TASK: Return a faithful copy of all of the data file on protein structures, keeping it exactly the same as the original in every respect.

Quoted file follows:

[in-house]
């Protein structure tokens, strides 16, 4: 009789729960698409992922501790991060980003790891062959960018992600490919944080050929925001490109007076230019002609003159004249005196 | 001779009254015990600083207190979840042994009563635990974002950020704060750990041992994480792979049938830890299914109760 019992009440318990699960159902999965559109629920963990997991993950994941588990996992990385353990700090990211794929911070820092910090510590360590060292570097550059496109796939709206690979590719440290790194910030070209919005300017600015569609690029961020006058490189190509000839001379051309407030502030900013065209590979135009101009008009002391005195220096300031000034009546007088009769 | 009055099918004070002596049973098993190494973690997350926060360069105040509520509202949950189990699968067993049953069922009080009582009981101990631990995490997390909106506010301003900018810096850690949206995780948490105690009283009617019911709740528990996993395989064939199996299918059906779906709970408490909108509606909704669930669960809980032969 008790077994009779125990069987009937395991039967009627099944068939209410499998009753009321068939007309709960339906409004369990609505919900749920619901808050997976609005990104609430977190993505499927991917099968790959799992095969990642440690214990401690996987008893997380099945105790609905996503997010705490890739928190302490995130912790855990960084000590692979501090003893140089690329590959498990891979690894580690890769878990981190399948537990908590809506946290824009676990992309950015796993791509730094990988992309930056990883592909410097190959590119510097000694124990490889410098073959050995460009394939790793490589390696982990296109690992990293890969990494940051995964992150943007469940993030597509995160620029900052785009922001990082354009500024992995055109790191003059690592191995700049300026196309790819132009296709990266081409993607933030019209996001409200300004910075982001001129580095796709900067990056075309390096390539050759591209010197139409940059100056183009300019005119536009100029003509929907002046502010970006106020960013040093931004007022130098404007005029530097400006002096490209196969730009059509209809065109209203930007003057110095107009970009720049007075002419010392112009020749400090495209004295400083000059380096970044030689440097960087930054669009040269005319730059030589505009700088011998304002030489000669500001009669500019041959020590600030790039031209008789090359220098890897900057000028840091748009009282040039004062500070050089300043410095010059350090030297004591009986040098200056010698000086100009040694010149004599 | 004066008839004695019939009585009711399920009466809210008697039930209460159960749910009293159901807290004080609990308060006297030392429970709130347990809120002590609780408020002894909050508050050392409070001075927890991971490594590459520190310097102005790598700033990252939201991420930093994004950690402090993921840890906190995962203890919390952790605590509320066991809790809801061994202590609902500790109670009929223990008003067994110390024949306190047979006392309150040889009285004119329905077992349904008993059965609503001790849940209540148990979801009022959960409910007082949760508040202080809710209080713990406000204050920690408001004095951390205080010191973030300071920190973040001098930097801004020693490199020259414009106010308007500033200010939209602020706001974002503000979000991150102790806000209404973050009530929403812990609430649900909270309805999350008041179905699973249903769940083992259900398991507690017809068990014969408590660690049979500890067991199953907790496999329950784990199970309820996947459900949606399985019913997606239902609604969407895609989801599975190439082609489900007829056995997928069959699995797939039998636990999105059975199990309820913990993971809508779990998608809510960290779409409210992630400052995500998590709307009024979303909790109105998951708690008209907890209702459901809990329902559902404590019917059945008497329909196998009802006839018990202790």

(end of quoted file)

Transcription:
[in-house]
């Protein structure tokens, strides 16, 4: 009789729960698409992922501790991060980003790891062959960018992600490919944080050929925001490109007076230019002609003159004249005196 | 001779009254015990600083207190979840042994009563635990974002950020704060750990041992994480792979049938830890299914109760 019992009440318990699960159902999965559109629920963990997991993950994941588990996992990385353990700090990211794929911070820092910090510590360590060292570097550059496109796939709206690979590719440290790194910030070209919005300017600015569609690029961020006058490189190509000839001379051309407030502030900013065209590979135009101009008009002391005195220096300031000034009546007088009769 | 009055099918004070002596049973098993190494973690997350926060360069105040509520509202949950189990699968067993049953069922009080009582009981101990631990995490997390909106506010301003900018810096850690949206995780948490105690009283009617019911709740528990996993395989064939199996299918059906779906709970408490909108509606909704669930669960809980032969 008790077994009779125990069987009937395991039967009627099944068939209410499998009753009321068939007309709960339906409004369990609505919900749920619901808050997976609005990104609430977190993505499927991917099968790959799992095969990642440690214990401690996987008893997380099945105790609905996503997010705490890739928190302490995130912790855990960084000590692979501090003893140089690329590959498990891979690894580690890769878990981190399948537990908590809506946290824009676990992309950015796993791509730094990988992309930056990883592909410097190959590119510097000694124990490889410098073959050995460009394939790793490589390696982990296109690992990293890969990494940051995964992150943007469940993030597509995160620029900052785009922001990082354009500024992995055109790191003059690592191995700049300026196309790819132009296709990266081409993607933030019209996001409200300004910075982001001129580095796709900067990056075309390096390539050759591209010197139409940059100056183009300019005119536009100029003509929907002046502010970006106020960013040093931004007022130098404007005029530097400006002096490209196969730009059509209809065109209203930007003057110095107009970009720049007075002419010392112009020749400090495209004295400083000059380096970044030689440097960087930054669009040269005319730059030589505009700088011998304002030489000669500001009669500019041959020590600030790039031209008789090359220098890897900057000028840091748009009282040039004062500070050089300043410095010059350090030297004591009986040098200056010698000086100009040694010149004599 | 004066008839004695019939009585009711399920009466809210008697039930209460159960749910009293159901807290004080609990308060006297030392429970709130347990809120002590609780408020002894909050508050050392409070001075927890991971490594590459520190310097102005790598700033990252939201991420930093994004950690402090993921840890906190995962203890919390952790605590509320066991809790809801061994202590609902500790109670009929223990008003067994110390024949306190047979006392309150040889009285004119329905077992349904008993059965609503001790849940209540148990979801009022959960409910007082949760508040202080809710209080713990406000204050920690408001004095951390205080010191973030300071920190973040001098930097801004020693490199020259414009106010308007500033200010939209602020706001974002503000979000991150102790806000209404973050009530929403812990609430649900909270309805999350008041179905699973249903769940083992259900398991507690017809068990014969408590660690049979500890067991199953907790496999329950784990199970309820996947459900949606399985019913997606239902609604969407895609989801599975190439082609489900007829056995997928069959699995797939039998636990999105059975199990309820913990993971809508779990998608809510960290779409409210992630400052995500998590709307009024979303909790109105998951708690008209907890209702459901809990329902559902404590019917059945008497329909196998009802006839018990202790």